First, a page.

The Trend of MAP in Patients in Three Groups
Figure 1. The Trend of MAP in Patients in Three Groups
The Trend of Heart Rate in Three Groups
Figure 2. The Trend of Heart Rate in Three Groups
Table 2. Intensity of Motor Block in Three Groups from Spinal Anesthesia Until Dischargea
Time, MinDose of BupivacaineP Value
8 mg9 mg10 mg
Immediately after spinal anesthesia2 (2,3)2 (2,3)3 (2,3)0.733
54 (3,4)4 (4,4)4 (4,4)0.318
104 (4,4)4 (4,4)4 (4,4)0.139
154 (4,4)4 (4,4)4 (4,4)0.333
204 (4,4)4 (4,4)4 (4,4)0.333
304 (4,4)4 (4,4)4 (4,4)0.602
604 (4,4)4 (4,4)4 (4,4)0.093
904 (3,4)4 (4,4)4 (3,4)0.521
1202 (2,3)2 (2,3)3 (2,3)0.389
1502 (1,2)1 (1,2)3 (2.5,3.5)0.137

aData are presented as Median (25,75 percentile).

Table 3. Maximum Level of Sensory Block in 3 Groups from Spinal Anesthesia Until Dischargea
Time, MinDose of BupivacaineP Value
8 mg9 mg10 mg
Immediately after spinal Anesthesia8 (8,10)8 (8,10)8 (8,10)0. 88
56 (6,6)6 (6,6)6 (6,6)0.982
106 (6,6)6 (6,6)6 (6,6)0.974
156 (6,6)6 (6,6)6 (6,6)0.979
206 (6,6)6 (6,6)6 (6,6)0.971
306 (6,6)6 (6,6)6 (6,6)0.845
606 (6,6)6 (6,6)6 (6,6)0.409
906 (6,8)6 (6,7)6 (6,8)0.491
12010 (8,11.5)8 (8,10)8 (6,10)0.166
15012 (10,12)11 (10,12)10 (10,12)0.252

aValues correspond to the level of spinal anesthesia (i.e., 8 represents 8th thoracic level) and presented as Median (25,75 percentile).

Table 4. Duration of Recovery from Sensory and Motor Block, and the Rate of Complications in Three Groupsa
VariableDose of BupivacaineP Value
8 mg9 mg10 mg
Recovery from sensory block, min110 ± 17116 ± 15110 ± 180.875
Recovery from motor block, min107 ± 28115 ± 17116 ± 200.708
Atropine administration7 (20)9 (25.7)9 (25.7)0.809
Ephedrine administration12 (34.3)12 (34.3)15 (42.9)0.826
Nausea7 (20)7 (20)9 (25.7)0.65
Vomiting4 (11.4)5 (14.3)4 (11.4)0.92
Pruritus4 (11.4)8 (22.9)5 (14.3)0.826

aData are presented as mean ± SD or No. (%)

4. Discussion

All the 3 doses of intrathecal bupivacaine showed similar satisfactory block profiles. Generally, previous studies yielded comparable results with some trivial differences. An earlier study evaluated the effects of intrathecal bupivacaine (6, 8, and 10 mg plus sufentanil 3 µg) in cesarean section surgery; this study reported similar motor block in the 3 groups, but it was found that with the increase in the dose of bupivacaine, the level of sensory block increased and the time of reaching the maximum motor block intensity decreased. On the other hand, increasing the dose of bupivacaine resulted in higher incidence of nausea, hypotension, and the need for ephedrine (13).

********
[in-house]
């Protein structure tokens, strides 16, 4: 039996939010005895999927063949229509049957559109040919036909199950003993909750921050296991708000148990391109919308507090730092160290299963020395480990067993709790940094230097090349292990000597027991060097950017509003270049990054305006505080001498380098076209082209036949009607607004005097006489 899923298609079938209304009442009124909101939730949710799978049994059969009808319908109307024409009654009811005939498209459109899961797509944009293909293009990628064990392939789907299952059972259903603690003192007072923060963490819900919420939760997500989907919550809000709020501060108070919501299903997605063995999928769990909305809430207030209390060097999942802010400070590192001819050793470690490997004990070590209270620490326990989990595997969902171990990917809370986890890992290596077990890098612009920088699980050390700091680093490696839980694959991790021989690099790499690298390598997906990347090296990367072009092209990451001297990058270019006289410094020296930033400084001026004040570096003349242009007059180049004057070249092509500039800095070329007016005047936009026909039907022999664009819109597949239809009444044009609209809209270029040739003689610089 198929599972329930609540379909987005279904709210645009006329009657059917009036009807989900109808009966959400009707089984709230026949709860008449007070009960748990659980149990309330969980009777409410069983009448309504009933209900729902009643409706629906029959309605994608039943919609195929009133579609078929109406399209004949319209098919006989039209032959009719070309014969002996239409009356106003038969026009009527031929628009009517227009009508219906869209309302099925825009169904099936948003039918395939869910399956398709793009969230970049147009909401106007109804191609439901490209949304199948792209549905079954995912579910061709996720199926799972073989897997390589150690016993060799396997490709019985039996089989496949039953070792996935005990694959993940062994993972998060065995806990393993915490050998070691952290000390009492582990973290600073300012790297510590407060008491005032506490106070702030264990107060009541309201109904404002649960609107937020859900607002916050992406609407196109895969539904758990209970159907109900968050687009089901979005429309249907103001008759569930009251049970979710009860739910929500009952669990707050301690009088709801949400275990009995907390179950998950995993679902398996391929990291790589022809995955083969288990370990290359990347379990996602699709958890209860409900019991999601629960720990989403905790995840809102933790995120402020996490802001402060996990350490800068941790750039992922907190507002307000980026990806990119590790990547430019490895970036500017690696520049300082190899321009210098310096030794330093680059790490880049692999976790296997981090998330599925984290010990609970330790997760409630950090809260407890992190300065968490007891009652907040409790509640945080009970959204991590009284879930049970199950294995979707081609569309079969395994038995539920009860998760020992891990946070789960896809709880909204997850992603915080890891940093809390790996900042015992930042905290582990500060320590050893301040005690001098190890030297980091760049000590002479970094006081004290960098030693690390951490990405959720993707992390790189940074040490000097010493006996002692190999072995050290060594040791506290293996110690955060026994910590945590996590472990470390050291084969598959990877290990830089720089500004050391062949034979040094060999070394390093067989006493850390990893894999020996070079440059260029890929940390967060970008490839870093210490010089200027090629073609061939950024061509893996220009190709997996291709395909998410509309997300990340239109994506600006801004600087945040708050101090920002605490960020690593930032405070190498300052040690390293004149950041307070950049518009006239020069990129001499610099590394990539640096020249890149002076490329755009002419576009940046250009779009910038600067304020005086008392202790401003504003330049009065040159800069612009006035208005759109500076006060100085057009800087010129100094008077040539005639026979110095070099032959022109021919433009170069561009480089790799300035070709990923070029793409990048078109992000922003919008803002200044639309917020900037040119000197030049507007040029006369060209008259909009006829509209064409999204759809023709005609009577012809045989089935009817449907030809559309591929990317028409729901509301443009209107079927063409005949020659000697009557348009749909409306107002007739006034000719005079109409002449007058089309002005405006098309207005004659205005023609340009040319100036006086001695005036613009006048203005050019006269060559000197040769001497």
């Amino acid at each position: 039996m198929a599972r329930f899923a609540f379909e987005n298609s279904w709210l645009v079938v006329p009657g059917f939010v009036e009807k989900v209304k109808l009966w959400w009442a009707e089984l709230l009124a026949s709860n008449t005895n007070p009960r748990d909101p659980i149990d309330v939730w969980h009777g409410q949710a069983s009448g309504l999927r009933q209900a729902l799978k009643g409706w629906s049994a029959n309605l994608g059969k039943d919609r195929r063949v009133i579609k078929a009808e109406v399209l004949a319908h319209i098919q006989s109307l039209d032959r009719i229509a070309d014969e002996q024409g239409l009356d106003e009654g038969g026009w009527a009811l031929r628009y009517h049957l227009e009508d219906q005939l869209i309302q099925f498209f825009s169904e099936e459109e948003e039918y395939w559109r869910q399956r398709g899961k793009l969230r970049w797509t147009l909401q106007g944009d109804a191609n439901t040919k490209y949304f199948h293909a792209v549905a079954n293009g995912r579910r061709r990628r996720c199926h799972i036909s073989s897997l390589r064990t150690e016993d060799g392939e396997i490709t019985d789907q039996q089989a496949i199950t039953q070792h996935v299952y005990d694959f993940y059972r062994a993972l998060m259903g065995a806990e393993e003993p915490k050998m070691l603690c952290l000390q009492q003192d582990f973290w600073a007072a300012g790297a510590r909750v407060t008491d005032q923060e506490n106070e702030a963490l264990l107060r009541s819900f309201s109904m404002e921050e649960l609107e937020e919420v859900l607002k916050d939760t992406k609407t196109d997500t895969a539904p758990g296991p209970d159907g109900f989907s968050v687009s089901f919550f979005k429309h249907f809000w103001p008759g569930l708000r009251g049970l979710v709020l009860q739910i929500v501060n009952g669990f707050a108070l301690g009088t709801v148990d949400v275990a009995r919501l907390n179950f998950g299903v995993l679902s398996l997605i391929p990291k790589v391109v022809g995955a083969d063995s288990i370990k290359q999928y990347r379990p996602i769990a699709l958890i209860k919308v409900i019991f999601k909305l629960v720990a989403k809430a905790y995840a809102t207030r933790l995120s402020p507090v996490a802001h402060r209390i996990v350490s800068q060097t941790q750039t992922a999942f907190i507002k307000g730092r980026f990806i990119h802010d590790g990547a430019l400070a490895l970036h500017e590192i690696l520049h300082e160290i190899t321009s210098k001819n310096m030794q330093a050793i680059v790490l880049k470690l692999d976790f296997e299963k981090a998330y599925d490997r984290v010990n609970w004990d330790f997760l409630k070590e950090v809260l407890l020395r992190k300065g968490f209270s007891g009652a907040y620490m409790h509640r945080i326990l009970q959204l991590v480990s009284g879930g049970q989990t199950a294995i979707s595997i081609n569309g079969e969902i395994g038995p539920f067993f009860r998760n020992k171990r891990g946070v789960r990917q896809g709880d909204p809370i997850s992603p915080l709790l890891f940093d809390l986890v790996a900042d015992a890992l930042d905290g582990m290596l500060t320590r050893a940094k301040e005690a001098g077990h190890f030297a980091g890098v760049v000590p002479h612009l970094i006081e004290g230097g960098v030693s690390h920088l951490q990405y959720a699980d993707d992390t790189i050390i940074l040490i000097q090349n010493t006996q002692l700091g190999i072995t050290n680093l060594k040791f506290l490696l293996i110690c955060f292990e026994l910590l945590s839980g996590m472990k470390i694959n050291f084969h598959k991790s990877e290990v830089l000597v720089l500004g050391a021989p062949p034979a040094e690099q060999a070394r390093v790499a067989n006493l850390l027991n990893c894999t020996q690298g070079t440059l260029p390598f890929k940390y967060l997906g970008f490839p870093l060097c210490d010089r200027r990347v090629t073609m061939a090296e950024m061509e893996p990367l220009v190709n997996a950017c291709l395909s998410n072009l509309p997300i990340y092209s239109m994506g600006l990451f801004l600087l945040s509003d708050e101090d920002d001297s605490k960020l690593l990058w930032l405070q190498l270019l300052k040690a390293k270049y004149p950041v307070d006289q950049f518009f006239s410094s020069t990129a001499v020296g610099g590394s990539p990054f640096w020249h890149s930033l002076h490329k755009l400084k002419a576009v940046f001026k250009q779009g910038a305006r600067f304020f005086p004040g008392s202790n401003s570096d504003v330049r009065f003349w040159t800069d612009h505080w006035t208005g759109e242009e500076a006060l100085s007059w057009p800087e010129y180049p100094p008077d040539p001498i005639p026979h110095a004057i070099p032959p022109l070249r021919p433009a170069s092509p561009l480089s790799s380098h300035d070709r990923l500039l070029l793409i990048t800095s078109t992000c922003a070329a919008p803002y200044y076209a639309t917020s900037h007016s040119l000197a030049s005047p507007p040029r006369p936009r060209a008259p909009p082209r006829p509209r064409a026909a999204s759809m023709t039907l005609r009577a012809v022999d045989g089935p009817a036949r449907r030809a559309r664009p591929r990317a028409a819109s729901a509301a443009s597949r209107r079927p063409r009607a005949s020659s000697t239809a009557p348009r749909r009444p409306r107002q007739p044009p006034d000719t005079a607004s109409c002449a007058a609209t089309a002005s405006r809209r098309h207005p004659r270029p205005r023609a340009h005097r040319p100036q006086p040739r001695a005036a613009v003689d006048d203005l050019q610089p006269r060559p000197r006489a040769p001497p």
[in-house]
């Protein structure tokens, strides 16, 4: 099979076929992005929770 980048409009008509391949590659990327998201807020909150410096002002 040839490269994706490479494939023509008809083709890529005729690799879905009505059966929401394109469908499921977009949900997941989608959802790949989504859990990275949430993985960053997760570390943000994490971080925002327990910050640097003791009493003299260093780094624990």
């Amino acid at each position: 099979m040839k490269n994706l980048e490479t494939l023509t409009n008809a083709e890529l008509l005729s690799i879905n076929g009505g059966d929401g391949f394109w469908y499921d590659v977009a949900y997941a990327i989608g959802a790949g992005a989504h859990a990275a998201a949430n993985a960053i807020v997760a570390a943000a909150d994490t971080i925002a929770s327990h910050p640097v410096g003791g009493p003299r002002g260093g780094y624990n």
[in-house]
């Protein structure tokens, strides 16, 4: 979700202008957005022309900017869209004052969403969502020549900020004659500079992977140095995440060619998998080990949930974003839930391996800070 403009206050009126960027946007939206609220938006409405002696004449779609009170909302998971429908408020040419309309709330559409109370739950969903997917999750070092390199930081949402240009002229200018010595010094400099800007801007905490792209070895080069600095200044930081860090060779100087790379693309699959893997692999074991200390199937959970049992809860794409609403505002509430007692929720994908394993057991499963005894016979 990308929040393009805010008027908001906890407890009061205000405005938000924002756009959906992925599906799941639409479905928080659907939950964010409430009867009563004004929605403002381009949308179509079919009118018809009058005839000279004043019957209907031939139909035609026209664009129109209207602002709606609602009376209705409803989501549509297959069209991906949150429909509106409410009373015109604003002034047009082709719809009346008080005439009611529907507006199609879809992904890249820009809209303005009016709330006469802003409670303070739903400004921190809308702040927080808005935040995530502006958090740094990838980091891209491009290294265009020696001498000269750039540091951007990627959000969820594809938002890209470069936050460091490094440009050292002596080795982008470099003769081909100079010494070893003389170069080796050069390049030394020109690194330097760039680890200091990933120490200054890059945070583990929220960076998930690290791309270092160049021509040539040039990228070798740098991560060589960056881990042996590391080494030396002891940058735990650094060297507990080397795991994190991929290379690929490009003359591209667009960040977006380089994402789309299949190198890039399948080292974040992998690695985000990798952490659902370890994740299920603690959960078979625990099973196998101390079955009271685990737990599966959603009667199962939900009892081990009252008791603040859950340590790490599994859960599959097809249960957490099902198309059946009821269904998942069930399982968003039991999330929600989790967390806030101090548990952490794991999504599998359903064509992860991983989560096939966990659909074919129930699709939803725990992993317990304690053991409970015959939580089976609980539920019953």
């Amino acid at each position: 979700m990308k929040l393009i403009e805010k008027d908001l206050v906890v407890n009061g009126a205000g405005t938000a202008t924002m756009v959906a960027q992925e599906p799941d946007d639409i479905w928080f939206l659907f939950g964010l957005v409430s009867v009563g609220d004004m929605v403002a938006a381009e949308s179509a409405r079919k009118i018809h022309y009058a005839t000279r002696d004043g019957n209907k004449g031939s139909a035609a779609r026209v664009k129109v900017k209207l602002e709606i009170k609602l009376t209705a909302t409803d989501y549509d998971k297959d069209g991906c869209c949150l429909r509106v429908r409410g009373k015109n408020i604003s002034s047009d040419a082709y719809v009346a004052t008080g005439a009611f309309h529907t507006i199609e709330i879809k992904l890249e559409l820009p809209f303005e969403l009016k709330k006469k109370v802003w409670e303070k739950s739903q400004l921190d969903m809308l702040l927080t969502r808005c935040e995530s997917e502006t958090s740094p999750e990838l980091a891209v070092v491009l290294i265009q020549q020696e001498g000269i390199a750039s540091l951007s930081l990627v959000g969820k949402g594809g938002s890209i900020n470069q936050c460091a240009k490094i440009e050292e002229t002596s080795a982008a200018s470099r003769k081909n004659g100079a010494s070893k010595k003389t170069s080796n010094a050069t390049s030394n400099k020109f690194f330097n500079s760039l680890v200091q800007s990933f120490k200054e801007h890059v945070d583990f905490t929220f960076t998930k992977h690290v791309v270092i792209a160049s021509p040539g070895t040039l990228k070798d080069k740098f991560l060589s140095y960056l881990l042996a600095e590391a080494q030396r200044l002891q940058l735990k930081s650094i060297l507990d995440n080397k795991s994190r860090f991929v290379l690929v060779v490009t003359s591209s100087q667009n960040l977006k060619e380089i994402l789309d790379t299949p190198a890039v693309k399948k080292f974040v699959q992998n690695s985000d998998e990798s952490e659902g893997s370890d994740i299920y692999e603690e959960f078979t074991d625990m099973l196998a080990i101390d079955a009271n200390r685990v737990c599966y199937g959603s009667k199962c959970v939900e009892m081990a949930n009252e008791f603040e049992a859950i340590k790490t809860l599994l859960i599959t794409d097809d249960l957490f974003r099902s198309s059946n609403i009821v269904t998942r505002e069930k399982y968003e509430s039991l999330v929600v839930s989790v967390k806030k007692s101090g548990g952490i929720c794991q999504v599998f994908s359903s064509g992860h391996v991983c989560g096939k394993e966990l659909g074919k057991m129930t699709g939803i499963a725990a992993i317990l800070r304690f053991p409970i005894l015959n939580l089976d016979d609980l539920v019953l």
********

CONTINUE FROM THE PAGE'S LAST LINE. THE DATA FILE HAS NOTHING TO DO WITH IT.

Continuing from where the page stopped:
An earlier study suggested that adding sufentanil to intrathecal bupivacaine will reduce the required dose of local anesthetic in parturient. Nevertheless, they examined rather higher doses of bupivacaine (14). Another study reported that the maximum level of sensory block in caesarean patients who received bupivacaine 6 mg plus sufentanil 3.3 µg is comparable to those patients that received bupivacaine 12 mg without adjuvant. This will also reduce the incidence of hypotension and the need for ephedrine administration (15). Controversies to our findings may be attributed to the lower prescribed doses of local anesthetic in our patients.

4.1. Study Limitations

Inability to blind the anesthetist who performed spinal anesthesia was a limitation. However, both the assessor and the patients were blinded to the assignments. Another limitation was that we did not evaluate the extra requirement for analgesics in the postoperative period.

Taken together, it seems that replacing a small amount of intrathecal bupivacaine with sufentanil favorably reduces the incidence of complications; namely, hypotension and nausea, while provides an acceptable profile of spinal anesthesia. The recommended dose of intrathecal bupivacaine ranged from 6 to 12.5 mg in earlier studies. In this study, increasing the dose of bupivacaine from 8 mg to 10 mg, when combined with sufentanil administration, did not considerably affect the maximum level of sensory block, intensity of motor block, or the duration of recovery from sensory and motor block. Thus, a lower dose of bupivacaine seems to be a more reasonable choice. In conclusion, bupivacaine doses of 6 to 8 mg with added sufentanil may provide the best results with minimal side effects in cesarean section surgery.